EOAN, alongside the other nuclear operators, would contribute their disposal liabilities and financial assets into a foundation to be administered by the state, at arm’s-length, with no future recourse to the utilities.

Now this is interesting. Yes, it is public knowledge that the German utilities want to get rid of their Nuclear liabilites. But I found it quite surprising that Einhorn assumes two things here:

  1. Timing: Something will happen in 2016
  2. ALL Nuclear liabilities will be taken over by the Governement

With regard to timing, I am very surprised because I found nothing in the German press which would indicate a solution in the near term. Clearly at federal level, the priorities are now very differerent with the big discussions about the refugees. Plus there are a couple of important elections on the state level in March and September this year where such a controversial issue could be used by the opposition to hurt the “big coalition” even more.

The recently formed “Atomkommission” has the task to come up with a proposal by February 2016 (see below). However this is also the timing for Merkel to report on what she plans to do about the refugee issue before the elections in March.

Personally, I highly doubt that something will be actually decided in February or this year. In 2017 then there are the general elections and I guess if it drags on until then, the  chance is even lower to get a decision. If you have watched the current German Government, especially Ms. Merkel, their main strategy is not to make any fast decisions but to wait as long as they can until there is only one “inevitable” outcome. I would be very surprised if they would change their strategy now.

Now to the second part: Assuming ALL Nuclear liabilities will be transferred to the Government. As I had written before, in 2014 E.On first attempted to spin-off  the Nuclear liabilities into the bad ship (Uniper).

Triggered by this attempt, the German Ministry of Economy then comissioned an official study on what to do with this and how to proceed. This study can be downloaded (in German, 150 pages) directly on the Minsitry’s web site and is most likely the basis for any decision that will be taken.

The study then led E.On to abandon the spin-off of the Nuclear liabilities into Uniper in September 2015 because Minister Gabriel threatened to change the laws in order to keep E.On “new” as liable entity.

After this failed attempt, E.On and RWE now with the help of Boston Consulting (BCG) tried to start the discussion to establish a “foundation” sponsored by the Governement similar to RAG which then would take over the liabilities. According to the WiWo article, the recipients of the  “Atomkommission” were not amused. I guess because although being polititians they are not completely stupid. The article mentions also the “Swiss solution”, where in Switzerland the utilities could buy themselves out by transferring their liabilites plus 30% “top up” for future price risk.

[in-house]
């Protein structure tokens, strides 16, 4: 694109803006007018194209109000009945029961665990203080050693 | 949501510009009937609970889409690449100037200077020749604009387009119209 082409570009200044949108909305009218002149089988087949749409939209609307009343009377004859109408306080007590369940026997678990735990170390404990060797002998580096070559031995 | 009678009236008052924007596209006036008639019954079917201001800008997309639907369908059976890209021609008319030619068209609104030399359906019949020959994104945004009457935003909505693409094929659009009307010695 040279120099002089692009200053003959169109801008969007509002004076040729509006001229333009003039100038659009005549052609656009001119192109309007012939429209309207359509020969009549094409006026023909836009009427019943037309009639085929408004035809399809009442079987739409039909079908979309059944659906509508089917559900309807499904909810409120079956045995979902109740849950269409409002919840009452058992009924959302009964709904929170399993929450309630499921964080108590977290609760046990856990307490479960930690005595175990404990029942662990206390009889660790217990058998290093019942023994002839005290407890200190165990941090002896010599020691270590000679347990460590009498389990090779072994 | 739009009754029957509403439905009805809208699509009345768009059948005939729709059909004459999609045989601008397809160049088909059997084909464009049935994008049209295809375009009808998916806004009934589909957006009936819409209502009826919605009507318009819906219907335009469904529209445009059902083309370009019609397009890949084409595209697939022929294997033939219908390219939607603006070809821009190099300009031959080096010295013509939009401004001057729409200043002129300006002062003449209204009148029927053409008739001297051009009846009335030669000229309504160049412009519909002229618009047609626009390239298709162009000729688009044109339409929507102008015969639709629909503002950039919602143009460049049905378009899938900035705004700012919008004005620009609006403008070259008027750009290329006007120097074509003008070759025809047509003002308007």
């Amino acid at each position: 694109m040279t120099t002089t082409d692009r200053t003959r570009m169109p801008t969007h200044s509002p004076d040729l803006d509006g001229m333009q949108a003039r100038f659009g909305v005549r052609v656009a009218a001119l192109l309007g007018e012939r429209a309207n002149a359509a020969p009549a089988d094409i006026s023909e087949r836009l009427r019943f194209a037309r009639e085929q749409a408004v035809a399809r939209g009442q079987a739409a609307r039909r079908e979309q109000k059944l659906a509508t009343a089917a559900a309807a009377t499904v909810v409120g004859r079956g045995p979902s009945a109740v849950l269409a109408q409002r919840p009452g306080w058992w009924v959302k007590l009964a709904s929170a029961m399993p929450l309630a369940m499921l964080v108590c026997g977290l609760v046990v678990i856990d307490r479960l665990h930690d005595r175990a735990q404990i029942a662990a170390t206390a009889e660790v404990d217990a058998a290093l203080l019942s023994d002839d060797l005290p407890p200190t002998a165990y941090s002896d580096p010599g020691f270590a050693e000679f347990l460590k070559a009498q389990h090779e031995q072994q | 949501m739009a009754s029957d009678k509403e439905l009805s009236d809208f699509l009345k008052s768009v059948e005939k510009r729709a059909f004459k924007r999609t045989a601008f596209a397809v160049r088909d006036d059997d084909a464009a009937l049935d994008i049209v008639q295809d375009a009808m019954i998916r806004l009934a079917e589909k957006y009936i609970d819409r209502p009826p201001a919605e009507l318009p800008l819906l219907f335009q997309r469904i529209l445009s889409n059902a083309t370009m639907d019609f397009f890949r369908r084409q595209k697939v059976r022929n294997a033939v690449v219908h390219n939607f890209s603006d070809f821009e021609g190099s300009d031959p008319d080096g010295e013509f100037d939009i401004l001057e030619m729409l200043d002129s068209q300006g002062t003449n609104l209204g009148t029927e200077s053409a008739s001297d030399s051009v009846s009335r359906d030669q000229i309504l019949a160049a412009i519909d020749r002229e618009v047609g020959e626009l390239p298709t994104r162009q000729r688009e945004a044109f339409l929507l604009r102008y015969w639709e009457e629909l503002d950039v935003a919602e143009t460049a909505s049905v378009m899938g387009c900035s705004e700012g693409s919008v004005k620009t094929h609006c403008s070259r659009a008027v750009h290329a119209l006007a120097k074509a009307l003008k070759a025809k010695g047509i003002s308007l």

It seems to be that the Atomkommision has to come up with a recommendation in February 2016. I found an interesting interview with one of the leaders here.

It is pretty clear at least to me that there will not be a complete transfer of all liabilities from utilities to the Government. In typical German fashion, I guess there will be a “compromise” solution.

This is also the solution which was favoured in the above mentioned study: There will be an external fund assuming some of the liabilities, most likely those for the final deposits but not for the more shorter term expenses for dismantling the reactors.

According to the report to the Ministry, reserves for final deposits at E.On are only ~5 bn EUR or 1/3 of the liabilities. I think this is actually the best case for the utilities that they maybe can bring those liabilities into a foundation with a 30% surcharge like in Switzerland.

The leader  of the Atomkommission, Jürgen Trittin, the former Minister of Environment from the Green Party made it relatively clear in interview last year that a full non-recourse solution is not part of the possible outcomes.  There are many other articles in the press that he is not exactly a big friend of German utilities and is not willing to accept the full liability from teh Government’s side. If I would need to bet on Trittin vs. Einhorn, I would prefer Trittin in this case…..